The upcoming plant will be the world’s largest CO2 capture plant, capable of storing five million tons of carbon per year. It is widely accepted that the fight against global warming must be accompanied by rapid and significant reductions in greenhouse emissions, and IPCC experts believe that additional efforts must be made to limit the rise to 1.5˚C above pre-industrial levels, but doubts remain about the real effectiveness of new technologies, such as carbon capture, in combating CO2 emissions.
The head of the carbon capture and geological storage program at IFPEN, the French petroleum and new energy institute, Florence Delprat-Jannaud, claimed not long ago that technologies already existed and were working well, referring to carbon capture in factory flue gases. But a report published at the beginning of September by the Institute for Energy Economics and Financial Analysis indicates that the results obtained by these new technologies are far from convincing. According to experts, targets for capturing CO2 in the factory flue gas are sometimes less than 50%, which suggests even lower results when it comes to capturing carbon in the atmosphere where concentrations are much lower.
Current technologies are capable of efficiently capturing CO2 concentrations of around 10%, but in the atmosphere, the concentration of carbon is around 0.04%. It is on this basis that carbon capture plants have begun to be established around the world, representing about fifteen units in 2021 and corresponding to 9,000 tons of CO2 captured in the atmosphere.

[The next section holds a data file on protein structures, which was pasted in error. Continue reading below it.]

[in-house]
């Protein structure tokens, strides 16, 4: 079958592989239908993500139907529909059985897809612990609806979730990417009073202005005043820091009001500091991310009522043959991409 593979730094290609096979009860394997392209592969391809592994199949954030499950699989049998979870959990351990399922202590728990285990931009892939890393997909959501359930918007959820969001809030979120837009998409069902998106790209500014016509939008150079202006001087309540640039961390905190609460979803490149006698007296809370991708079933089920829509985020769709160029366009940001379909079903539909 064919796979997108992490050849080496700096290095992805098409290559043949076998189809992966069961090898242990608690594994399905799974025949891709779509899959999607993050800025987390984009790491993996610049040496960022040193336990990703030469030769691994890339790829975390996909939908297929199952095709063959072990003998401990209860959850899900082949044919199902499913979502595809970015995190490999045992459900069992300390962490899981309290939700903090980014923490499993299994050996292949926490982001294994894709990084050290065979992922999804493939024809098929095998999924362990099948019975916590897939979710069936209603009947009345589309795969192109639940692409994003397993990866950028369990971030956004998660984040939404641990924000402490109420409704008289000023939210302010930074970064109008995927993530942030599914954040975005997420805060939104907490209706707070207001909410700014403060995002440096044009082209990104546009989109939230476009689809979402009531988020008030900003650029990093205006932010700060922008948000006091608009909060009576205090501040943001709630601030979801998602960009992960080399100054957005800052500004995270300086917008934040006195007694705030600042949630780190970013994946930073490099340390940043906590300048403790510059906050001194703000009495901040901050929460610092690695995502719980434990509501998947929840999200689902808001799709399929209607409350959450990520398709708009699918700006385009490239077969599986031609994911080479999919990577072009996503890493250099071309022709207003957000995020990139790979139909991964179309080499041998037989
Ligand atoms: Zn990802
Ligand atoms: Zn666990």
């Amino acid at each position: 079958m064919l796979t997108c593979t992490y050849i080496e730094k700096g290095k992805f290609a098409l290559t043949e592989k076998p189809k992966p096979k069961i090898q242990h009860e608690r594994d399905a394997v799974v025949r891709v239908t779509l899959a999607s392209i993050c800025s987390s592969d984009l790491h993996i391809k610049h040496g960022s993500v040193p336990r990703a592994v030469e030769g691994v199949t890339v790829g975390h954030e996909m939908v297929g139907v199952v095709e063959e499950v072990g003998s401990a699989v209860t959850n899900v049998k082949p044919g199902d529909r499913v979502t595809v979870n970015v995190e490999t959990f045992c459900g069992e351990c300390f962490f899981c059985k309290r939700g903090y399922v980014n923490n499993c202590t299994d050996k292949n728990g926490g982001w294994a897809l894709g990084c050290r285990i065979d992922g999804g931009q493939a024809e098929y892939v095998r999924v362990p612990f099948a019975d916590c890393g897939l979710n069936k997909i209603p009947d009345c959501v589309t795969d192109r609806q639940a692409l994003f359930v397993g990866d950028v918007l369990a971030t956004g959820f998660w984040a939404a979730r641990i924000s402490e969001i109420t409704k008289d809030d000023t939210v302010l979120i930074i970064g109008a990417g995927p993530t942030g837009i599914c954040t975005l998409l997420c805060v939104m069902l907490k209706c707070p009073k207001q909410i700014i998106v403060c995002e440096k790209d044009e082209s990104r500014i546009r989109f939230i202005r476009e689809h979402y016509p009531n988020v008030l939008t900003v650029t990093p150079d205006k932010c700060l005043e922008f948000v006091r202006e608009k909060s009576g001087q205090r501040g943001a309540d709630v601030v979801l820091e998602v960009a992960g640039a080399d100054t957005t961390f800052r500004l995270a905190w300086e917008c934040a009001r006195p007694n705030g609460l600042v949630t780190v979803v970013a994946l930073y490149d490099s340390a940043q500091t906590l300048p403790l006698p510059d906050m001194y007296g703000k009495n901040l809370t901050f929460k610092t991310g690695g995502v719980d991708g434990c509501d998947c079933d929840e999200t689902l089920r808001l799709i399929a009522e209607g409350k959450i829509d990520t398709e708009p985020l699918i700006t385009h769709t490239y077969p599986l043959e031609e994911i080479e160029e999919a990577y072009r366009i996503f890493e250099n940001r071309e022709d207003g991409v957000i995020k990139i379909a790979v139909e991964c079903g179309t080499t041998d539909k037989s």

In Iceland, for example, the Orca plant opened in September 2021 and is capable of treating 4,000 tons of CO2 per year, but will soon be supplanted by the nearby Mammoth plant, whose construction began in June 2022 and whose stated objective is to treat 36,000 tons of CO2 per year. In Scotland, the Storegga project plans to capture between 500,000 and one million tons of CO2 by 2026, but the most spectacular project is the Bison project led by the Los Angeles-based company carbon capture, which is expected to be completed by the end of 2023 and has a stated goal of capturing 5 million tons of CO2 per year by 2030.
Carbon Capture’s project could prove more viable because it is scalable and made up of modular units similar to shipping containers, which can be adapted to the new, less expensive absorbent materials expected to be developed in the coming years. The U.S. company now estimates the cost per ton of carbon captured at seven hundred dollars, but that cost could rise to two hundred and fifty dollars per ton by 2030 for a tax credit that was recently increased to one hundred and eighty dollars per ton.
The state of Wyoming was chosen as the location for the plant, the largest atmospheric CO2 capture plant in the world, because of the availability of renewable energy needed to run the modular units and the environment for storing carbon underground, where the CO2 will be compressed into a liquid and then injected into wells hundreds of feet below ground. The Bison project is also expected to provide new jobs in a region particularly affected by the closure of coal mines.
However, some environmental groups believe that the money invested would be better spent on proven renewable energy technologies rather than on the type of plant developed by the Bison project. The amount of CO2 potentially involved is enormous, in 2021 for example, the world has emitted thirty-six billion tons of CO2 and the first estimates evaluate the need to capture and store carbon at ten billion tons per year by 2050, that is to say, several plants with the capacity of the Bison project.